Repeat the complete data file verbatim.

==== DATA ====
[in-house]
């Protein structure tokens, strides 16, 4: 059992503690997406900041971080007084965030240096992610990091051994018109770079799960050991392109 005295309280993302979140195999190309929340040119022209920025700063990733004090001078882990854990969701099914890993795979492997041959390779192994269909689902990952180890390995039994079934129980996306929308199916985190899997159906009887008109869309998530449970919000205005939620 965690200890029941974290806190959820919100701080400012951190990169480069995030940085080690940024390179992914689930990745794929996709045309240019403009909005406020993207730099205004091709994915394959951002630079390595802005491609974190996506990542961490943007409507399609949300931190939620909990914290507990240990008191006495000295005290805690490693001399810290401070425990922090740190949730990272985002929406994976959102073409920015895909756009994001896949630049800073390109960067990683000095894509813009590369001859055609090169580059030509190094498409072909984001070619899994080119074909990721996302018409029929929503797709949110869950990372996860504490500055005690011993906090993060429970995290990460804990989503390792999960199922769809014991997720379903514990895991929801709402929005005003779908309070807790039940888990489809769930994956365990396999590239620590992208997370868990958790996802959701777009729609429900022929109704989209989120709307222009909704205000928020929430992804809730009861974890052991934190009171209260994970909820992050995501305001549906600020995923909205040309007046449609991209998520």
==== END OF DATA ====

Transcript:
[in-house]
């Protein structure tokens, strides 16, 4: 059992503690997406900041971080007084965030240096992610990091051994018109770079799960050991392109 005295309280993302979140195999190309929340040119022209920025700063990733004090001078882990854990969701099914890993795979492997041959390779192994269909689902990952180890390995039994079934129980996306929308199916985190899997159906009887008109869309998530449970919000205005939620 965690200890029941974290806190959820919100701080400012951190990169480069995030940085080690940024390179992914689930990745794929996709045309240019403009909005406020993207730099205004091709994915394959951002630079390595802005491609974190996506990542961490943007409507399609949300931190939620909990914290507990240990008191006495000295005290805690490693001399810290401070425990922090740190949730990272985002929406994976959102073409920015895909756009994001896949630049800073390109960067990683000095894509813009590369001859055609090169580059030509190094498409072909984001070619899994080119074909990721996302018409029929929503797709949110869950990372996860504490500055005690011993906090993060429970995290990460804990989503390792999960199922769809014991997720379903514990895991929801709402929005005003779908309070807790039940888990489809769930994956365990396999590239620590992208997370868990958790996802959701777009729609429900022929109704989209989120709307222009909704205000928020929430992804809730009861974890052991934190009171209260994970909820992050995501305001549906600020995923909205040309007046449609991209998520």